Saturday, September 13, 2008

True and False Revival

In today's age, I personally pray and yearn that God will bring revival and awakening to His church. I have faith that the ministry of the Holy Spirit is ongoing, empowering believers for the work of ministry through the use of His gifts. Looking through church history, one can count the victorious times when God poured out his Spirit in power, calling his children back to where they belong.

But do these look like the genuine moving of the Holy Ghost among God's people?

The Toronto Blessing:

Rodney Howard-Browne and the Tampa Bay Revival:

Korean "Impartation" Meeting:

Todd Bentley and the Lakeland Revival

But is this really the Spirit of God?

David Wilkerson weeps in response to the lack of discernment towards false revivals

Bill Johnson on the fall of Todd Bentley from ministry

Now compare that with the following examples from church history of when genuine revival comes:

Martin Luther - "Here I stand."

Among contemporary revivals, where are those who will stand before Rulers and speak to their faces of the authority of God's Word over every man-made tradition and philosophy?

John Wesley - "On Fire"

Among contemporary revivals, where are those whose faith cannot be kept within a single parrish, but instead are compelled to declare the gospel within the streets and open fields for all to hear?

Jonathan Edwards - "Sinners in the Hands of an Angry God"

Among contemporary revivals, how many pastors, when they stand at their pulpits to preach, are so overwhelmed by the conviction of God's wrath against the sinfulness of man that even before the first quarter of their sermon is over, there are those among the congregation who throw themselves weeping at the foot of the altar crying out "What I must I do to be saved?"

A.W. Tozer, Leonard Ravenhill, Duncan Campbell, Paris Reihead, Iain Paisley - "The Revival Hymn"

Directions for Judging of Persons' Experiences
by Jonathan Edwards

See to it...
That the operation be such upon the will or heart, not on the Imagination, nor on the speculative understanding or motions of the mind, though they draw great affections after 'em as the consequence.

See to it... That the trouble of mind be reasonable, that the mind be troubled about those things that it has reason to be troubled about; and that the trouble seems mainly to operate in such a manner, with such a kind of trouble and exercise as is reasonable: founded on reasonable, solid consideration; a solid sense and conviction of truth, as of things as they are indeed.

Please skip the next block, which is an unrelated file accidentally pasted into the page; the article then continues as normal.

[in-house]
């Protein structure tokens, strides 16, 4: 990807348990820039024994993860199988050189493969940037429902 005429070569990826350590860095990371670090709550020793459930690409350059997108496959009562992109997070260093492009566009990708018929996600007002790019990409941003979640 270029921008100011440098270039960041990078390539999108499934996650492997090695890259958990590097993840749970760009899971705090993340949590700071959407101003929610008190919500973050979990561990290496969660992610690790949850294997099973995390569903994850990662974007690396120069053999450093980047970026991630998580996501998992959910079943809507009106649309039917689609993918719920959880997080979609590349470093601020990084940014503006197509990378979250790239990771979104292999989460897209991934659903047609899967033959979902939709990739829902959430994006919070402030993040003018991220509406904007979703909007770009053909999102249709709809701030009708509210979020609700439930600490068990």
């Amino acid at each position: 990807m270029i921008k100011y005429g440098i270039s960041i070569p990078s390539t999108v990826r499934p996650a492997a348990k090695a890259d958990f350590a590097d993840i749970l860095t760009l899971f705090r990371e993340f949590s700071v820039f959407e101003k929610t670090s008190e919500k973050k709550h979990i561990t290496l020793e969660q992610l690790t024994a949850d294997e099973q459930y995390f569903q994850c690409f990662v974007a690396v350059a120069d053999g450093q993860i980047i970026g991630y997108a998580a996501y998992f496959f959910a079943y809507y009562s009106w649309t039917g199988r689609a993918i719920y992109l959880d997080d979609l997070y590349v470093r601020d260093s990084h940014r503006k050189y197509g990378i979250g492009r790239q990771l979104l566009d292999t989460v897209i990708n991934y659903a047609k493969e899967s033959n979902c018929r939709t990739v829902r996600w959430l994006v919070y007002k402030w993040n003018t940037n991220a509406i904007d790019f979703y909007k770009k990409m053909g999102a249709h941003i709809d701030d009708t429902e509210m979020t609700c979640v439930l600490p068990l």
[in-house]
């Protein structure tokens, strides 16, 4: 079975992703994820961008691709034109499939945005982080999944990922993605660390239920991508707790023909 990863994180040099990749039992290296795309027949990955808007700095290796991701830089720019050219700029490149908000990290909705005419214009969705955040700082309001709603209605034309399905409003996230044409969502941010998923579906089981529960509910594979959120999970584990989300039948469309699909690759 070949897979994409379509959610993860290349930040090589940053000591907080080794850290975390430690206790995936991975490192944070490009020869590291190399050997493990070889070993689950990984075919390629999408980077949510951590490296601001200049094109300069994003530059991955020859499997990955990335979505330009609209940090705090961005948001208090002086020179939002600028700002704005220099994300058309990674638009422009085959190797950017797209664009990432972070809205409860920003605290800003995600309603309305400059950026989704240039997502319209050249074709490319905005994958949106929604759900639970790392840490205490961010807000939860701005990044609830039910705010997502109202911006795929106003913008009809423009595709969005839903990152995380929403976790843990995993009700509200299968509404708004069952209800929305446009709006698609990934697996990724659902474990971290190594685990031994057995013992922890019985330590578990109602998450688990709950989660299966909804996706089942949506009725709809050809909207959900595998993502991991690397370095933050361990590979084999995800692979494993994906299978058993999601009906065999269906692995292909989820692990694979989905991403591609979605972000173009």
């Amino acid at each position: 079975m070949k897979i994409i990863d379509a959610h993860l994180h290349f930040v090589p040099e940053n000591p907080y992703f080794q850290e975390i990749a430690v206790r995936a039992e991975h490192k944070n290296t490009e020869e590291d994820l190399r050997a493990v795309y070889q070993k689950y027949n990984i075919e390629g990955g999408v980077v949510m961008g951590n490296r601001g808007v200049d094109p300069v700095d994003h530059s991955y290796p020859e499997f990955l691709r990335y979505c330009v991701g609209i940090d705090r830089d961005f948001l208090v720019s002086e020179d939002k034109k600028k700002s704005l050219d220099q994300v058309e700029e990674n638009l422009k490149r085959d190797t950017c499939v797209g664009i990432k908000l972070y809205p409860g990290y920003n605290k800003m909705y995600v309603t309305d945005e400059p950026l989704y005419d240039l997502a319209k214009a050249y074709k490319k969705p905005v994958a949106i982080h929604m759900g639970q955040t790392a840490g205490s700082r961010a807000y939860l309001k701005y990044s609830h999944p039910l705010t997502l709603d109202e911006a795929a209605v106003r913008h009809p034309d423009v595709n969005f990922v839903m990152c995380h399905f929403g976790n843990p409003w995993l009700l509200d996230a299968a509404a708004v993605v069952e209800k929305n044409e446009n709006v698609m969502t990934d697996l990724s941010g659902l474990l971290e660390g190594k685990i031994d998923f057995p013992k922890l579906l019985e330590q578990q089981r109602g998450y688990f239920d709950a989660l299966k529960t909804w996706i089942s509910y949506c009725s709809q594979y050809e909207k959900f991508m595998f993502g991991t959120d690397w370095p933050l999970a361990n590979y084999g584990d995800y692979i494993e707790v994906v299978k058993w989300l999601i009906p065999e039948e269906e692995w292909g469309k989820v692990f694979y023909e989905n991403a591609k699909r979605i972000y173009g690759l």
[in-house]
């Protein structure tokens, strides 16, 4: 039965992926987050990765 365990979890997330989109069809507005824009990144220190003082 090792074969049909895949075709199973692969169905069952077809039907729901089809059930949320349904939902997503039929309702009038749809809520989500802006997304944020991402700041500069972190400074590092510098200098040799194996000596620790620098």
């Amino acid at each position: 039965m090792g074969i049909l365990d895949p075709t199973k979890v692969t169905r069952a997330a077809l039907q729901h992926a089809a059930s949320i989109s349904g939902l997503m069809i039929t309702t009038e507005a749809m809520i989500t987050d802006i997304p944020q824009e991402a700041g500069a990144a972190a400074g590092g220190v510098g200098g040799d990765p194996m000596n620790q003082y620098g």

See to it... That it be because their state appears terrible on the account of those things, wherein its dreadfulness indeed consists; and that their concern be solid, not operating very much by pangs and sudden passions, freaks and frights, and a capriciousness of mind.

See to it... That under their seeming convictions it be sin indeed; that they are convinced of their guilt, in offending and affronting so great a God: One that so hates sin, and is so set against it, to punish it, &c.

See to it... That they be convinced both of sins of heart and life: that their pretenses of sense of sin of heart ben't without reflection on their wicked practice; and also that they are not only convinced of sin of practice, but sin of heart. And in both, that what troubles 'em be those things wherein their wretchedness has really chiefly consisted.

See to it... That they are convinced of their spiritual sins, consisting in their sinful defects, living without love to God, without accepting Christ, gratitude to Him, &c.

See to it... That the convictions they have of the insufficiency and vanity of their own doings, ben't only from some sense of wanderings of mind, and other sinful behaviour mixed; but from a conviction of the sinful defects of their duties, their not being done from a right principle; and so as having no goodness at all mixed with the bad, but altogether corrupt.